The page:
DC Council Game 57: Wizards 88 vs Knicks 96: Laptops, Turnovers and Missed Free Throws | Wizards Blog Truth About It.net

DC Council Game 57: Wizards 88 vs Knicks 96: Laptops, Turnovers and Missed Free Throws

Updated: March 2, 2013

[D.C. Council: setting the scene, rating the starters, assessing the subs, providing the analysis, and catching anything that you may have missed. Unlike the real DC Council, everything here is on the table. Game No. 57, Washington Wizards vs New York Knicks; contributors: Adam McGinnis and Kyle Weidie from the Verizon Center and John Converse Townsend from where he watches television in comfort.]

The Bill: Washington Wizards DC Council

It’s Randy.

Hard to blame the coach for turnovers and missed free throws, especially in the land of tiny laptops.

Washington Wizards 88 vs New York Knicks 96 [box score]

MVP: Bradley Beal. 29 points on 21 shots (4-for-7 from 3), a team-high 11 rebounds, two assists, and one turnover.

Stat of the Game: Fourth-quarter points. The Knicks scored 23; the Wizards scored 11. That’s right. The home team was actually up, 77-73 after three quarters, but they only made three field goals in an ugly final period. Also, the Wizards went 19-for-29 from the free throw line (Okafor 3-for-8), so those would have helped.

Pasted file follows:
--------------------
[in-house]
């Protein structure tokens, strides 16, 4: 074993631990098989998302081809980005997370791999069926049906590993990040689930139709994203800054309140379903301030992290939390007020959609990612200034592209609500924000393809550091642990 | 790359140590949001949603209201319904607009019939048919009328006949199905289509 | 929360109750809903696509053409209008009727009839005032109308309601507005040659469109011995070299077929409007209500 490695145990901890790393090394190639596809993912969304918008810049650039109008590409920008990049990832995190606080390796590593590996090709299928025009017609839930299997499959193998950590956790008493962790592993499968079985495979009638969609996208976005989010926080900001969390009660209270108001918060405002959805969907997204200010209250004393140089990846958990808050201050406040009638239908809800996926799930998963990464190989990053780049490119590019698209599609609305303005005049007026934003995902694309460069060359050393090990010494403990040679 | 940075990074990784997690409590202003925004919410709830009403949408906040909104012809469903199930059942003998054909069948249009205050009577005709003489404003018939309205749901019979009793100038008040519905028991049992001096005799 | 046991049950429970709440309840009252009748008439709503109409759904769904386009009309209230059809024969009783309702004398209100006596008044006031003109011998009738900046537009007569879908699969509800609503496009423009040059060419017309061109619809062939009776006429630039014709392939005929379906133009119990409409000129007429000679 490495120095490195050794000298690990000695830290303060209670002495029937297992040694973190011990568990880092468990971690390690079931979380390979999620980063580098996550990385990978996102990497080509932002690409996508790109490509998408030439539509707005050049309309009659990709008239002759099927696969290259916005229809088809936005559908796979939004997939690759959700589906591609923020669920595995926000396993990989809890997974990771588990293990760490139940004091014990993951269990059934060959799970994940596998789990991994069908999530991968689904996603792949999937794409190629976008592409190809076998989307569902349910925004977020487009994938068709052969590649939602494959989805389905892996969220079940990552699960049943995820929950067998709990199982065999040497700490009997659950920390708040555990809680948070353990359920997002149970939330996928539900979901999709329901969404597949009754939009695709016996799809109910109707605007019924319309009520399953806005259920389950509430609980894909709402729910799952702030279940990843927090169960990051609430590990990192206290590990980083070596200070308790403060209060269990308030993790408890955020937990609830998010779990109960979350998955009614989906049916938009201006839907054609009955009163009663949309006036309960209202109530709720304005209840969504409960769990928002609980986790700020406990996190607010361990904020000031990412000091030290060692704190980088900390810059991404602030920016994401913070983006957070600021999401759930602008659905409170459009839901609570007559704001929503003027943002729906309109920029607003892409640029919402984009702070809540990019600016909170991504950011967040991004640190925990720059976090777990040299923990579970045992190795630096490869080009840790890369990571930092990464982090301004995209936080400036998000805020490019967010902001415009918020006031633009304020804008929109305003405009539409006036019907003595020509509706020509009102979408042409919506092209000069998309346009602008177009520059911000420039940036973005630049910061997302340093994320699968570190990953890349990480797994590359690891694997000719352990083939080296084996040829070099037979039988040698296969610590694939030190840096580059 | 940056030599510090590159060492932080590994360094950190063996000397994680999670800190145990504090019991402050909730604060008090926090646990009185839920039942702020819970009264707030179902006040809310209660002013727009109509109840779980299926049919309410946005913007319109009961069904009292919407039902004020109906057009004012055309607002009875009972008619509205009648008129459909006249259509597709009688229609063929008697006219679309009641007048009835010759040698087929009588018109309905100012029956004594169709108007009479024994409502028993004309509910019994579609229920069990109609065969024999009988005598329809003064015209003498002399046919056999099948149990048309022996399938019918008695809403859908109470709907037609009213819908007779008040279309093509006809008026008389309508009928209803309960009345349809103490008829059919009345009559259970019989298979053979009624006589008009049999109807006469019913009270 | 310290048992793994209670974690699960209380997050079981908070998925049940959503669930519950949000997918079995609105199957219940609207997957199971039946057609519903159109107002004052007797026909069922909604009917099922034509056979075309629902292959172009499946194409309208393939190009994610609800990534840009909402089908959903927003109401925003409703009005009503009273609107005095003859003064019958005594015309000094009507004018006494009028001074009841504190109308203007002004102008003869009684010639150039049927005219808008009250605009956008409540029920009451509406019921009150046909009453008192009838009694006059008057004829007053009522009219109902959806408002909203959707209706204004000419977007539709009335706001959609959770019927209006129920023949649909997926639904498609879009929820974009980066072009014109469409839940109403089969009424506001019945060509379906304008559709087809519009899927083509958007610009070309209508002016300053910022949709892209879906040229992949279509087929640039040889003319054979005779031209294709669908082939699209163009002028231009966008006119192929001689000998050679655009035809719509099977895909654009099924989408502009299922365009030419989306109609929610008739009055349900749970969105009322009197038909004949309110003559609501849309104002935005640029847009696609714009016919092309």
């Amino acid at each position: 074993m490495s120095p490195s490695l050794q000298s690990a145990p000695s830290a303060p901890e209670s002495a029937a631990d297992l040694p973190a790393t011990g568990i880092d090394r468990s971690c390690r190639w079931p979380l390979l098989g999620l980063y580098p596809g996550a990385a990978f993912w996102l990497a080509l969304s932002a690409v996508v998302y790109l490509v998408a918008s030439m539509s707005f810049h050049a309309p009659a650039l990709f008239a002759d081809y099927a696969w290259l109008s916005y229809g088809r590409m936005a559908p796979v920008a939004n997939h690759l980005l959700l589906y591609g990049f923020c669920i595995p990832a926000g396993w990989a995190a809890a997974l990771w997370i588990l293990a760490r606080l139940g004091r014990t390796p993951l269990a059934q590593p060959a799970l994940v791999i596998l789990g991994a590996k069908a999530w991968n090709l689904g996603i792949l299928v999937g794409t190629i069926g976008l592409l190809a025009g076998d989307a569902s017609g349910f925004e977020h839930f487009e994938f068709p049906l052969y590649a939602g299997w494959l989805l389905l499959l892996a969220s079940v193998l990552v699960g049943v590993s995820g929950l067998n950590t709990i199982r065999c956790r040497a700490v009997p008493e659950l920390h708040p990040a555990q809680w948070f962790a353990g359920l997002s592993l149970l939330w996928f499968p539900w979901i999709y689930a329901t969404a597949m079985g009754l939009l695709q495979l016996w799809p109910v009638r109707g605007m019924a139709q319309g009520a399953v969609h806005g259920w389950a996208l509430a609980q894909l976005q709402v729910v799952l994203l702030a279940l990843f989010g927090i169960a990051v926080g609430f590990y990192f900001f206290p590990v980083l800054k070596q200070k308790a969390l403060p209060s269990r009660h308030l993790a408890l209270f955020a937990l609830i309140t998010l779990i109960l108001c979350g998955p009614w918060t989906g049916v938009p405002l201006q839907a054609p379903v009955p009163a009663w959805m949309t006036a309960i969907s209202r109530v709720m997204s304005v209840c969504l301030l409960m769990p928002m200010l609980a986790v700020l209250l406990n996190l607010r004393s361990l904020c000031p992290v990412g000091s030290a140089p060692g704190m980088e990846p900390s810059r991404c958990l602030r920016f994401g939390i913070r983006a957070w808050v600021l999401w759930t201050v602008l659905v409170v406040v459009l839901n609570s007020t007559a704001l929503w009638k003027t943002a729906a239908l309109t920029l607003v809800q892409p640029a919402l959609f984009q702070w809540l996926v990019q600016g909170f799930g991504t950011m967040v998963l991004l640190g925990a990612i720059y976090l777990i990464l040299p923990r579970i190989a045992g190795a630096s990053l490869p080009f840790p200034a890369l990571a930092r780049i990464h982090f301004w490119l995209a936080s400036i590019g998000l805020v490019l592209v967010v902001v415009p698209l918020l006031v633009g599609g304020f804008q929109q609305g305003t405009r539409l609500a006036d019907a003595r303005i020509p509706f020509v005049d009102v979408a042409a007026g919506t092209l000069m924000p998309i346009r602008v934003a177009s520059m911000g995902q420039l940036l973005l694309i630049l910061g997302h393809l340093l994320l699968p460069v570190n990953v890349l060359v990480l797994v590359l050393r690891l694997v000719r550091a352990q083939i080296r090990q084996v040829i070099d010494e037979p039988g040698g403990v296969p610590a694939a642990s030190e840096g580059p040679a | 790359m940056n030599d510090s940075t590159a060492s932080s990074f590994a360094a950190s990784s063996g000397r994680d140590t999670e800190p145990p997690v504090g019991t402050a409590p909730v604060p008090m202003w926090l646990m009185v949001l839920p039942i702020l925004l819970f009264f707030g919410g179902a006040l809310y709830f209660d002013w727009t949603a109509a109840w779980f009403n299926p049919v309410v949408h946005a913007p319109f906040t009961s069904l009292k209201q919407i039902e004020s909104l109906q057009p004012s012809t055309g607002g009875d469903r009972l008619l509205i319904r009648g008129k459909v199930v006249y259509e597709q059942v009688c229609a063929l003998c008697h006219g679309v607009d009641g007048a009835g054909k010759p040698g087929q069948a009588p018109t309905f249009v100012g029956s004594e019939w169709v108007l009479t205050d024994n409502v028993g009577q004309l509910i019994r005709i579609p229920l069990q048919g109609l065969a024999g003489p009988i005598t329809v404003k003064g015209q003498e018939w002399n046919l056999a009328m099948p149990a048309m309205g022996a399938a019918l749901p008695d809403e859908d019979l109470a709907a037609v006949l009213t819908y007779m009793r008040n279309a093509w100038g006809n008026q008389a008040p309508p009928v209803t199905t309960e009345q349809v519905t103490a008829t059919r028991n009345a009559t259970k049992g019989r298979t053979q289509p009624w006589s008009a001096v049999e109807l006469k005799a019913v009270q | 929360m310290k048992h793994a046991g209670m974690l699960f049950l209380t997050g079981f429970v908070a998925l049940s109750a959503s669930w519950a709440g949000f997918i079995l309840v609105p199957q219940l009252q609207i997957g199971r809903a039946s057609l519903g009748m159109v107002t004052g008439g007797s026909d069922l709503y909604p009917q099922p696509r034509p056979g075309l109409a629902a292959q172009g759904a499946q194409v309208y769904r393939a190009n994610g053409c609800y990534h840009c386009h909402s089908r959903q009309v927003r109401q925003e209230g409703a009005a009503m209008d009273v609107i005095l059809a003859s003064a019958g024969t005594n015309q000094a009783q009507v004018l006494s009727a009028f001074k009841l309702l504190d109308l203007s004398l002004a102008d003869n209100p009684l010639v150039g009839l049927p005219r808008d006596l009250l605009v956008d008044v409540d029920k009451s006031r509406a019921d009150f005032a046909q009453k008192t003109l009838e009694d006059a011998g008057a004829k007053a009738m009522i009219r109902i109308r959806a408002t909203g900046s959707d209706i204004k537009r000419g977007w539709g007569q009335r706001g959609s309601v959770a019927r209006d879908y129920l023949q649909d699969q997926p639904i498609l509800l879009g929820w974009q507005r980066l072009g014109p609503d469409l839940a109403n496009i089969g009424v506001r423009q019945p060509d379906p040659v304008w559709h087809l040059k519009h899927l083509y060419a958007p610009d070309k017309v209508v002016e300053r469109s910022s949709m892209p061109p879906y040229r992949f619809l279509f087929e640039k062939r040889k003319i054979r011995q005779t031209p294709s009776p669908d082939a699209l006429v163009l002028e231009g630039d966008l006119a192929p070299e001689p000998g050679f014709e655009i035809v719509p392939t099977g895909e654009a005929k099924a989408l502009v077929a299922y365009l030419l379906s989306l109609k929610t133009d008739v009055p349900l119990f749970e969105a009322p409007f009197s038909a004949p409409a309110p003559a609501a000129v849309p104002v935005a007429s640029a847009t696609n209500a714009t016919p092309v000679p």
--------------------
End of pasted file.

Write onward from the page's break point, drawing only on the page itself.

—John Converse Townsend (@JohnCTownsend)

Key Legislature: Washington Wizards DC Council

Miniature Horses

The Wizards started the fourth quarter with John Wall, Garrett Temple, Bradley Beal, Trevor Ariza and Kevin Seraphin. Against Jason Kidd, Ray Felton, J.R. Smith, Carmelo Anthony and Amar’e Stoudemire, Washington’s crew quickly evaporated a four-point Wizards lead into a one-point deficit in about two minutes. The interior defense was zilch and Felton was easily able get into the lane. At the 9:51 mark, Randy Wittman subbed in Martell Webster for a fatigued Beal; and a couple minutes later, a much-used Emeka Okafor for a relatively inept Seraphin. It was too late. Forced to play Temple (who, bless his heart, really accounts for half-a-player as far as opposing defenses are concerned), the Wizards found themselves down eight points, having scored only one field goal, just over five minutes into the final period. From there, New York had the horses and Washington did not. Simple as that.

—Kyle Weidie (@Truth_About_It)

Council Members: Washington Wizards DC Council

Rating five Wizards starters & two key subs on a three-star scale.

John Wall